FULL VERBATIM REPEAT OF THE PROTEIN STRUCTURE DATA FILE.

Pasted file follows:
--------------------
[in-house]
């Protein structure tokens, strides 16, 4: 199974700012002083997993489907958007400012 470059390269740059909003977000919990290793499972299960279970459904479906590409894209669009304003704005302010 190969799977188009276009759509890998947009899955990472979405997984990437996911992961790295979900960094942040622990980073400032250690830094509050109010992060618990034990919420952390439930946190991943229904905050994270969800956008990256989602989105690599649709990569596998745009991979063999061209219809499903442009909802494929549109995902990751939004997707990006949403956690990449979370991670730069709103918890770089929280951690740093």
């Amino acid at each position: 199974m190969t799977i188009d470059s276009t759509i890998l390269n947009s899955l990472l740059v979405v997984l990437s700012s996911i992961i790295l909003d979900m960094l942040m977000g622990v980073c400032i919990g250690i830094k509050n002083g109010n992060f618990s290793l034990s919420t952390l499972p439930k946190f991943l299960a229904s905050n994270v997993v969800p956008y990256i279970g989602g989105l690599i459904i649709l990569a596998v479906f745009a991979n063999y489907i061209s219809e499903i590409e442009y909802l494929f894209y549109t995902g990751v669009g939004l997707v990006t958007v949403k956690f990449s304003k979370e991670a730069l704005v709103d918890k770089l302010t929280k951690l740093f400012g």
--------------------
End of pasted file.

[in-house]
């Protein structure tokens, strides 16, 4: 199974700012002083997993489907958007400012 470059390269740059909003977000919990290793499972299960279970459904479906590409894209669009304003704005302010 190969799977188009276009759509890998947009899955990472979405997984990437996911992961790295979900960094942040622990980073400032250690830094509050109010992060618990034990919420952390439930946190991943229904905050994270969800956008990256989602989105690599649709990569596998745009991979063999061209219809499903442009909802494929549109995902990751939004997707990006949403956690990449979370991670730069709103918890770089929280951690740093």
């Amino acid at each position: 199974m190969t799977i188009d470059s276009t759509i890998l390269n947009s899955l990472l740059v979405v997984l990437s700012s996911i992961i790295l909003d979900m960094l942040m977000g622990v980073c400032i919990g250690i830094k509050n002083g109010n992060f618990s290793l034990s919420t952390l499972p439930k946190f991943l299960a229904s905050n994270v997993v969800p956008y990256i279970g989602g989105l690599i459904i649709l990569a596998v479906f745009a991979n063999y489907i061209s219809e499903i590409e442009y909802l494929f894209y549109t995902g990751v669009g939004l997707v990006t958007v949403k956690f990449s304003k979370e991670a730069l704005v709103d918890k770089l302010t929280k951690l740093f400012g």